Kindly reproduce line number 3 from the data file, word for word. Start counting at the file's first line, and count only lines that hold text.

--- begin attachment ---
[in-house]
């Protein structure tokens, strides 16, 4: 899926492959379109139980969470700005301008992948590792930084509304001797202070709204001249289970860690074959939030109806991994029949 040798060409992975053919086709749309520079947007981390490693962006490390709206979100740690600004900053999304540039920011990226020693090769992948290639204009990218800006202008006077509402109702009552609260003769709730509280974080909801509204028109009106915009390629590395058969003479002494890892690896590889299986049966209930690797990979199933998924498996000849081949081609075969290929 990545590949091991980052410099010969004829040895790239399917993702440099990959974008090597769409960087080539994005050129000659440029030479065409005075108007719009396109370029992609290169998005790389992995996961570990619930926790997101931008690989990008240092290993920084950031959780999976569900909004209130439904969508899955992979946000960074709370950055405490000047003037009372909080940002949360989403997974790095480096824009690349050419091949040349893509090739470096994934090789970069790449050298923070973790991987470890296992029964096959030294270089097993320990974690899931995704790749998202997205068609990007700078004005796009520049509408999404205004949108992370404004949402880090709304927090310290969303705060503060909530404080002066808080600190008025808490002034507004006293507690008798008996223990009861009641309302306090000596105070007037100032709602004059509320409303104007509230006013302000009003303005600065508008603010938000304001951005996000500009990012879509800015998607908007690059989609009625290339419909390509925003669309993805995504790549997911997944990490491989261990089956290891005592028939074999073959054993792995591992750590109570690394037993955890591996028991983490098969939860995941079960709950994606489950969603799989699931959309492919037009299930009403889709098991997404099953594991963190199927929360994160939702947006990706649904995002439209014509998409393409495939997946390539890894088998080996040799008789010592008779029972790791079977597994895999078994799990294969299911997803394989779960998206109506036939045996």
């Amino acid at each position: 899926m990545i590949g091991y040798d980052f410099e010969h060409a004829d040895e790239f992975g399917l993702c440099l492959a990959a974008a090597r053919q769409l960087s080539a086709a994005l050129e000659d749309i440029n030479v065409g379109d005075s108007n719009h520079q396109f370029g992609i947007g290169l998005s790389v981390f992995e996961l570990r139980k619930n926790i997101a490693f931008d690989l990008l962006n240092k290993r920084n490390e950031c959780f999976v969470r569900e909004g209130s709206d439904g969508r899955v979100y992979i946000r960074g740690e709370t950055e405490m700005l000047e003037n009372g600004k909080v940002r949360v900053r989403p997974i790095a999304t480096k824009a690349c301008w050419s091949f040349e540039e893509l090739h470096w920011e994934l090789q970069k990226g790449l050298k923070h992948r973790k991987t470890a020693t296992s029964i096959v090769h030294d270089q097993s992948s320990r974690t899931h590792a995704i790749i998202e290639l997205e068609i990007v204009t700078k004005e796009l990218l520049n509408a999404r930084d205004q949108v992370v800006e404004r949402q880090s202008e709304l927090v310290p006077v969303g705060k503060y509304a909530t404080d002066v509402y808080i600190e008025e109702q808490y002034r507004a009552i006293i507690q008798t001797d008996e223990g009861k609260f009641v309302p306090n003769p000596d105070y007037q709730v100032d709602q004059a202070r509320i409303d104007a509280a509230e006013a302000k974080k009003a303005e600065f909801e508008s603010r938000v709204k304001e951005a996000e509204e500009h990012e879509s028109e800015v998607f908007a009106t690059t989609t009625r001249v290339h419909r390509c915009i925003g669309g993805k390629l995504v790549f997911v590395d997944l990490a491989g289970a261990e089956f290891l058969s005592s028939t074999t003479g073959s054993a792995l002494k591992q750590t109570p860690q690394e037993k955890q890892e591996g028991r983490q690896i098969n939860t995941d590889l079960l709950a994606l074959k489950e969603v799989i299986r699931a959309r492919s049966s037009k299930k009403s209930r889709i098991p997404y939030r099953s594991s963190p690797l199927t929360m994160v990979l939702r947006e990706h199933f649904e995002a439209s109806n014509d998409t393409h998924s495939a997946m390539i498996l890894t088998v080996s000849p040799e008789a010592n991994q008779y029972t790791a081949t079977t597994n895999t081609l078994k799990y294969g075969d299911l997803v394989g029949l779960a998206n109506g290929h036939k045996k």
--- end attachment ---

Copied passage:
């Amino acid at each position: 899926m990545i590949g091991y040798d980052f410099e010969h060409a004829d040895e790239f992975g399917l993702c440099l492959a990959a974008a090597r053919q769409l960087s080539a086709a994005l050129e000659d749309i440029n030479v065409g379109d005075s108007n719009h520079q396109f370029g992609i947007g290169l998005s790389v981390f992995e996961l570990r139980k619930n926790i997101a490693f931008d690989l990008l962006n240092k290993r920084n490390e950031c959780f999976v969470r569900e909004g209130s709206d439904g969508r899955v979100y992979i946000r960074g740690e709370t950055e405490m700005l000047e003037n009372g600004k909080v940002r949360v900053r989403p997974i790095a999304t480096k824009a690349c301008w050419s091949f040349e540039e893509l090739h470096w920011e994934l090789q970069k990226g790449l050298k923070h992948r973790k991987t470890a020693t296992s029964i096959v090769h030294d270089q097993s992948s320990r974690t899931h590792a995704i790749i998202e290639l997205e068609i990007v204009t700078k004005e796009l990218l520049n509408a999404r930084d205004q949108v992370v800006e404004r949402q880090s202008e709304l927090v310290p006077v969303g705060k503060y509304a909530t404080d002066v509402y808080i600190e008025e109702q808490y002034r507004a009552i006293i507690q008798t001797d008996e223990g009861k609260f009641v309302p306090n003769p000596d105070y007037q709730v100032d709602q004059a202070r509320i409303d104007a509280a509230e006013a302000k974080k009003a303005e600065f909801e508008s603010r938000v709204k304001e951005a996000e509204e500009h990012e879509s028109e800015v998607f908007a009106t690059t989609t009625r001249v290339h419909r390509c915009i925003g669309g993805k390629l995504v790549f997911v590395d997944l990490a491989g289970a261990e089956f290891l058969s005592s028939t074999t003479g073959s054993a792995l002494k591992q750590t109570p860690q690394e037993k955890q890892e591996g028991r983490q690896i098969n939860t995941d590889l079960l709950a994606l074959k489950e969603v799989i299986r699931a959309r492919s049966s037009k299930k009403s209930r889709i098991p997404y939030r099953s594991s963190p690797l199927t929360m994160v990979l939702r947006e990706h199933f649904e995002a439209s109806n014509d998409t393409h998924s495939a997946m390539i498996l890894t088998v080996s000849p040799e008789a010592n991994q008779y029972t790791a081949t079977t597994n895999t081609l078994k799990y294969g075969d299911l997803v394989g029949l779960a998206n109506g290929h036939k045996k």